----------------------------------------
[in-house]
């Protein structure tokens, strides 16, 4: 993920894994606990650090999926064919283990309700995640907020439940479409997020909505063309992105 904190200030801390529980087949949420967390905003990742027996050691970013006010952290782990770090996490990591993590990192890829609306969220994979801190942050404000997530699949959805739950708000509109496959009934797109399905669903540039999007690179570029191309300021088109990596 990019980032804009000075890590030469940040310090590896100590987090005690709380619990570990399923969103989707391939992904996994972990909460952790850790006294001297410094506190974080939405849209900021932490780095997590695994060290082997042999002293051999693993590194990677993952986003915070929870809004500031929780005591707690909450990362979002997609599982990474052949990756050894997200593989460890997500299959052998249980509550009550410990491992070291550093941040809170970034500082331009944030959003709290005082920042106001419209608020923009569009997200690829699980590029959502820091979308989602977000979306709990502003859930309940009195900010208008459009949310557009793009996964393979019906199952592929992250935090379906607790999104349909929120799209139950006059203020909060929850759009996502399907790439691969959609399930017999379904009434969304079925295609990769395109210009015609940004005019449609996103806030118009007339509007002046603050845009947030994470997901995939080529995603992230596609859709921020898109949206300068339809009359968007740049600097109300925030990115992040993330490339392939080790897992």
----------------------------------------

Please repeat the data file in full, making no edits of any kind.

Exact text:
[in-house]
């Protein structure tokens, strides 16, 4: 993920894994606990650090999926064919283990309700995640907020439940479409997020909505063309992105 904190200030801390529980087949949420967390905003990742027996050691970013006010952290782990770090996490990591993590990192890829609306969220994979801190942050404000997530699949959805739950708000509109496959009934797109399905669903540039999007690179570029191309300021088109990596 990019980032804009000075890590030469940040310090590896100590987090005690709380619990570990399923969103989707391939992904996994972990909460952790850790006294001297410094506190974080939405849209900021932490780095997590695994060290082997042999002293051999693993590194990677993952986003915070929870809004500031929780005591707690909450990362979002997609599982990474052949990756050894997200593989460890997500299959052998249980509550009550410990491992070291550093941040809170970034500082331009944030959003709290005082920042106001419209608020923009569009997200690829699980590029959502820091979308989602977000979306709990502003859930309940009195900010208008459009949310557009793009996964393979019906199952592929992250935090379906607790999104349909929120799209139950006059203020909060929850759009996502399907790439691969959609399930017999379904009434969304079925295609990769395109210009015609940004005019449609996103806030118009007339509007002046603050845009947030994470997901995939080529995603992230596609859709921020898109949206300068339809009359968007740049600097109300925030990115992040993330490339392939080790897992």